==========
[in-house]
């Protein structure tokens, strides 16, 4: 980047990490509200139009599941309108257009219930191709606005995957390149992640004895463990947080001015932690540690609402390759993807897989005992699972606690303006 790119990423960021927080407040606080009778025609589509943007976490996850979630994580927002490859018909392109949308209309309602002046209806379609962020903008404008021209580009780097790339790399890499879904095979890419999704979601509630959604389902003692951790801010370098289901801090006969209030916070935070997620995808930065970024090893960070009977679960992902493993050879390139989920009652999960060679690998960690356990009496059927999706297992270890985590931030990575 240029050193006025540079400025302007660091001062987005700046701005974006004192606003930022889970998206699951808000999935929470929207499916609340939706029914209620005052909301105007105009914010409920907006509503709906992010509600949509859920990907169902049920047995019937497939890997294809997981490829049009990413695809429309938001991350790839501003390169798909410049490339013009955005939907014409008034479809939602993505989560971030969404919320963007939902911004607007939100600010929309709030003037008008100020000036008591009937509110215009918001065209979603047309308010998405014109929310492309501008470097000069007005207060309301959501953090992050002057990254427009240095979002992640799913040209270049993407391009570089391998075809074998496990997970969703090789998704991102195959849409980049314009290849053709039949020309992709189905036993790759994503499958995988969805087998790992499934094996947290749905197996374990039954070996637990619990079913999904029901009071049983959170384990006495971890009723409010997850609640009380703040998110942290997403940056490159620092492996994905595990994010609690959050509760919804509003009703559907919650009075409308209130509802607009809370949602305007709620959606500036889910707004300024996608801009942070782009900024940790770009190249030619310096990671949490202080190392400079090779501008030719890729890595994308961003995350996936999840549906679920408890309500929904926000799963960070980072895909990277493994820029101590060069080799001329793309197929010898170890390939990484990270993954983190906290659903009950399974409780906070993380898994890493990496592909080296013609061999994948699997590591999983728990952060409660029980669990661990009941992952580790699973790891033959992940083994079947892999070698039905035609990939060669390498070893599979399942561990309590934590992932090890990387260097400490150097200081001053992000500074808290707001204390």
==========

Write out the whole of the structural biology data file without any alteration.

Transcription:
[in-house]
């Protein structure tokens, strides 16, 4: 980047990490509200139009599941309108257009219930191709606005995957390149992640004895463990947080001015932690540690609402390759993807897989005992699972606690303006 790119990423960021927080407040606080009778025609589509943007976490996850979630994580927002490859018909392109949308209309309602002046209806379609962020903008404008021209580009780097790339790399890499879904095979890419999704979601509630959604389902003692951790801010370098289901801090006969209030916070935070997620995808930065970024090893960070009977679960992902493993050879390139989920009652999960060679690998960690356990009496059927999706297992270890985590931030990575 240029050193006025540079400025302007660091001062987005700046701005974006004192606003930022889970998206699951808000999935929470929207499916609340939706029914209620005052909301105007105009914010409920907006509503709906992010509600949509859920990907169902049920047995019937497939890997294809997981490829049009990413695809429309938001991350790839501003390169798909410049490339013009955005939907014409008034479809939602993505989560971030969404919320963007939902911004607007939100600010929309709030003037008008100020000036008591009937509110215009918001065209979603047309308010998405014109929310492309501008470097000069007005207060309301959501953090992050002057990254427009240095979002992640799913040209270049993407391009570089391998075809074998496990997970969703090789998704991102195959849409980049314009290849053709039949020309992709189905036993790759994503499958995988969805087998790992499934094996947290749905197996374990039954070996637990619990079913999904029901009071049983959170384990006495971890009723409010997850609640009380703040998110942290997403940056490159620092492996994905595990994010609690959050509760919804509003009703559907919650009075409308209130509802607009809370949602305007709620959606500036889910707004300024996608801009942070782009900024940790770009190249030619310096990671949490202080190392400079090779501008030719890729890595994308961003995350996936999840549906679920408890309500929904926000799963960070980072895909990277493994820029101590060069080799001329793309197929010898170890390939990484990270993954983190906290659903009950399974409780906070993380898994890493990496592909080296013609061999994948699997590591999983728990952060409660029980669990661990009941992952580790699973790891033959992940083994079947892999070698039905035609990939060669390498070893599979399942561990309590934590992932090890990387260097400490150097200081001053992000500074808290707001204390």